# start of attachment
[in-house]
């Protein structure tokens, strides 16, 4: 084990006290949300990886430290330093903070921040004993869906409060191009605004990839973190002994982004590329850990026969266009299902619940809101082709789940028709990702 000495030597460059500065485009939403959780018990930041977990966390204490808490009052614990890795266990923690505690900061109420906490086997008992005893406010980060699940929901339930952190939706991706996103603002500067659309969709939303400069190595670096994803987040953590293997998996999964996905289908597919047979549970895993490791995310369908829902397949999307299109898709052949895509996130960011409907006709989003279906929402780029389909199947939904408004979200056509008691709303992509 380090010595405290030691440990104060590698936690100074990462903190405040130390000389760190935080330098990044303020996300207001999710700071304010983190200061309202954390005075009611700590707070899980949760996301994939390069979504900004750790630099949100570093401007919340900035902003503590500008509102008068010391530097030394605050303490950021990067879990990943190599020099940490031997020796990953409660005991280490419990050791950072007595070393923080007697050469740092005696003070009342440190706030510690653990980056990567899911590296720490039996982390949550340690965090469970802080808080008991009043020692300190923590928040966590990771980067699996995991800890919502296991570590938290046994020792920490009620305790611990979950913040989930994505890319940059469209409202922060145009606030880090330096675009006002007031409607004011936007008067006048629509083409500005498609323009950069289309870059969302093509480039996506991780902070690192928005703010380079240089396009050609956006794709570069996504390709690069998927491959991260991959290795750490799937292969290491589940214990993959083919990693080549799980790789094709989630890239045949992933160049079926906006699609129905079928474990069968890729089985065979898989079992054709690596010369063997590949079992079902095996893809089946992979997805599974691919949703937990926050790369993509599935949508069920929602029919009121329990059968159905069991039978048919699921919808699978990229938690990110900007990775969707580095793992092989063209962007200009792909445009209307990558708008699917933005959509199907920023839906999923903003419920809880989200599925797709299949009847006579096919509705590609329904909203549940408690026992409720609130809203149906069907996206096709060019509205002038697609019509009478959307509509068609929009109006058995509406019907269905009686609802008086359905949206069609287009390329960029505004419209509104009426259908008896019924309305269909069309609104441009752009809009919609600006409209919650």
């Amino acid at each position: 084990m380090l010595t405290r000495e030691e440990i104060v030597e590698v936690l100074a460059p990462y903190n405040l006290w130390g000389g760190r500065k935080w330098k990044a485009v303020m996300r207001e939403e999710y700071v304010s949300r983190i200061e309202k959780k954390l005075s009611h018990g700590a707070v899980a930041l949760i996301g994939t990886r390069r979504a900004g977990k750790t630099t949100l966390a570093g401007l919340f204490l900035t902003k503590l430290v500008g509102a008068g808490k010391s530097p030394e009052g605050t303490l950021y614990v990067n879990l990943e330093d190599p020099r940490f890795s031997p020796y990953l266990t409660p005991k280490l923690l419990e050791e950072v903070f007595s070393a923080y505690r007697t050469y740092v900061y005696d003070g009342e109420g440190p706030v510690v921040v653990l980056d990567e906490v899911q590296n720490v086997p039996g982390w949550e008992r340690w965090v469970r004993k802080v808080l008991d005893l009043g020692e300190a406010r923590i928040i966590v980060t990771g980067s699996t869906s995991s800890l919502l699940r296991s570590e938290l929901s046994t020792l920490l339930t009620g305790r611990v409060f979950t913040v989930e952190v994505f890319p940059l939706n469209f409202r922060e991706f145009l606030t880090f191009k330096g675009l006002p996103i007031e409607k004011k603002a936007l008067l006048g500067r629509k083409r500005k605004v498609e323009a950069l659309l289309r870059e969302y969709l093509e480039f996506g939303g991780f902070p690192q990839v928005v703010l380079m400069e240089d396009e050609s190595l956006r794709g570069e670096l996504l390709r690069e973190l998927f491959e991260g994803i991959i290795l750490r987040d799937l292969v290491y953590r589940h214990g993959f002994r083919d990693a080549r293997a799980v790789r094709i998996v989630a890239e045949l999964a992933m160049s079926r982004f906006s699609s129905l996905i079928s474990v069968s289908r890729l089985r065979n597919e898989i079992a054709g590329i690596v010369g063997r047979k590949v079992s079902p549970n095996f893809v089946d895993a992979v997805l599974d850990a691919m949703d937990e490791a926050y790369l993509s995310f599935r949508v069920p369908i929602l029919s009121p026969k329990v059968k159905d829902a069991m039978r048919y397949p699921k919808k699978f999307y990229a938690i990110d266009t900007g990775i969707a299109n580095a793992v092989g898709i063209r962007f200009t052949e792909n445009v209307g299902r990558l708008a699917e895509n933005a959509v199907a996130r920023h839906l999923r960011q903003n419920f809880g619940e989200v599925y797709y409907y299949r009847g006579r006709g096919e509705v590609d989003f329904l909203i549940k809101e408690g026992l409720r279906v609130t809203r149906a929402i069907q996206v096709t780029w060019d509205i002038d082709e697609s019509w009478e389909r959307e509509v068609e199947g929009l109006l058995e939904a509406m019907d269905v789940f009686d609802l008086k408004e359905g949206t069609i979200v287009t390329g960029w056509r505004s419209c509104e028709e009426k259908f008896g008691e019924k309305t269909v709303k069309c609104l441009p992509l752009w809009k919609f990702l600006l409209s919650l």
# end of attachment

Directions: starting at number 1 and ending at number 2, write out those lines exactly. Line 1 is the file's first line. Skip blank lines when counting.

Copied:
[in-house]
């Protein structure tokens, strides 16, 4: 084990006290949300990886430290330093903070921040004993869906409060191009605004990839973190002994982004590329850990026969266009299902619940809101082709789940028709990702 000495030597460059500065485009939403959780018990930041977990966390204490808490009052614990890795266990923690505690900061109420906490086997008992005893406010980060699940929901339930952190939706991706996103603002500067659309969709939303400069190595670096994803987040953590293997998996999964996905289908597919047979549970895993490791995310369908829902397949999307299109898709052949895509996130960011409907006709989003279906929402780029389909199947939904408004979200056509008691709303992509 380090010595405290030691440990104060590698936690100074990462903190405040130390000389760190935080330098990044303020996300207001999710700071304010983190200061309202954390005075009611700590707070899980949760996301994939390069979504900004750790630099949100570093401007919340900035902003503590500008509102008068010391530097030394605050303490950021990067879990990943190599020099940490031997020796990953409660005991280490419990050791950072007595070393923080007697050469740092005696003070009342440190706030510690653990980056990567899911590296720490039996982390949550340690965090469970802080808080008991009043020692300190923590928040966590990771980067699996995991800890919502296991570590938290046994020792920490009620305790611990979950913040989930994505890319940059469209409202922060145009606030880090330096675009006002007031409607004011936007008067006048629509083409500005498609323009950069289309870059969302093509480039996506991780902070690192928005703010380079240089396009050609956006794709570069996504390709690069998927491959991260991959290795750490799937292969290491589940214990993959083919990693080549799980790789094709989630890239045949992933160049079926906006699609129905079928474990069968890729089985065979898989079992054709690596010369063997590949079992079902095996893809089946992979997805599974691919949703937990926050790369993509599935949508069920929602029919009121329990059968159905069991039978048919699921919808699978990229938690990110900007990775969707580095793992092989063209962007200009792909445009209307990558708008699917933005959509199907920023839906999923903003419920809880989200599925797709299949009847006579096919509705590609329904909203549940408690026992409720609130809203149906069907996206096709060019509205002038697609019509009478959307509509068609929009109006058995509406019907269905009686609802008086359905949206069609287009390329960029505004419209509104009426259908008896019924309305269909069309609104441009752009809009919609600006409209919650």